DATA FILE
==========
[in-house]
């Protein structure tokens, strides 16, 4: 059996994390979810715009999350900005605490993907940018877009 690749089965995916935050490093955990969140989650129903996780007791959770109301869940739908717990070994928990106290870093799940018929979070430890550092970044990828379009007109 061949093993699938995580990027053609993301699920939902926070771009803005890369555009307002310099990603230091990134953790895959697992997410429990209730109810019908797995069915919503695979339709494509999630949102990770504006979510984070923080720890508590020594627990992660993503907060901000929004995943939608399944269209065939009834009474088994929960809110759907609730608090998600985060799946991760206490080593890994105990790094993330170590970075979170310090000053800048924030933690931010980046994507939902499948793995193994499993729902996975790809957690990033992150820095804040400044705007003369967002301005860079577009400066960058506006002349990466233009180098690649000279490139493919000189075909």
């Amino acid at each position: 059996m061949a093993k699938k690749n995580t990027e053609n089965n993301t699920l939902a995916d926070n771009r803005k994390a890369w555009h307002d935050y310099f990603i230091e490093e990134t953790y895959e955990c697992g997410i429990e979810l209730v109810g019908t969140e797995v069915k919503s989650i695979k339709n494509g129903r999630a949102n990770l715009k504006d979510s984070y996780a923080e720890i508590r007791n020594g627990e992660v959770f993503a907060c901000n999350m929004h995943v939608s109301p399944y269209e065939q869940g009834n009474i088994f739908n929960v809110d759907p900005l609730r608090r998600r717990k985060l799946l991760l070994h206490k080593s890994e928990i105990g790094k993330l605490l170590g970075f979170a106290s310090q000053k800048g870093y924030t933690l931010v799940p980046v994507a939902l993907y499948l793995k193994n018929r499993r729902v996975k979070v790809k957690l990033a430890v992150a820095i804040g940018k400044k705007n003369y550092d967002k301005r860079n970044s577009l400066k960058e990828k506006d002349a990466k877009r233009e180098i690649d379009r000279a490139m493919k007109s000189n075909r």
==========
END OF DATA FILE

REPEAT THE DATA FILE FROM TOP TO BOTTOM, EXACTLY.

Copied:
[in-house]
């Protein structure tokens, strides 16, 4: 059996994390979810715009999350900005605490993907940018877009 690749089965995916935050490093955990969140989650129903996780007791959770109301869940739908717990070994928990106290870093799940018929979070430890550092970044990828379009007109 061949093993699938995580990027053609993301699920939902926070771009803005890369555009307002310099990603230091990134953790895959697992997410429990209730109810019908797995069915919503695979339709494509999630949102990770504006979510984070923080720890508590020594627990992660993503907060901000929004995943939608399944269209065939009834009474088994929960809110759907609730608090998600985060799946991760206490080593890994105990790094993330170590970075979170310090000053800048924030933690931010980046994507939902499948793995193994499993729902996975790809957690990033992150820095804040400044705007003369967002301005860079577009400066960058506006002349990466233009180098690649000279490139493919000189075909």
């Amino acid at each position: 059996m061949a093993k699938k690749n995580t990027e053609n089965n993301t699920l939902a995916d926070n771009r803005k994390a890369w555009h307002d935050y310099f990603i230091e490093e990134t953790y895959e955990c697992g997410i429990e979810l209730v109810g019908t969140e797995v069915k919503s989650i695979k339709n494509g129903r999630a949102n990770l715009k504006d979510s984070y996780a923080e720890i508590r007791n020594g627990e992660v959770f993503a907060c901000n999350m929004h995943v939608s109301p399944y269209e065939q869940g009834n009474i088994f739908n929960v809110d759907p900005l609730r608090r998600r717990k985060l799946l991760l070994h206490k080593s890994e928990i105990g790094k993330l605490l170590g970075f979170a106290s310090q000053k800048g870093y924030t933690l931010v799940p980046v994507a939902l993907y499948l793995k193994n018929r499993r729902v996975k979070v790809k957690l990033a430890v992150a820095i804040g940018k400044k705007n003369y550092d967002k301005r860079n970044s577009l400066k960058e990828k506006d002349a990466k877009r233009e180098i690649d379009r000279a490139m493919k007109s000189n075909r």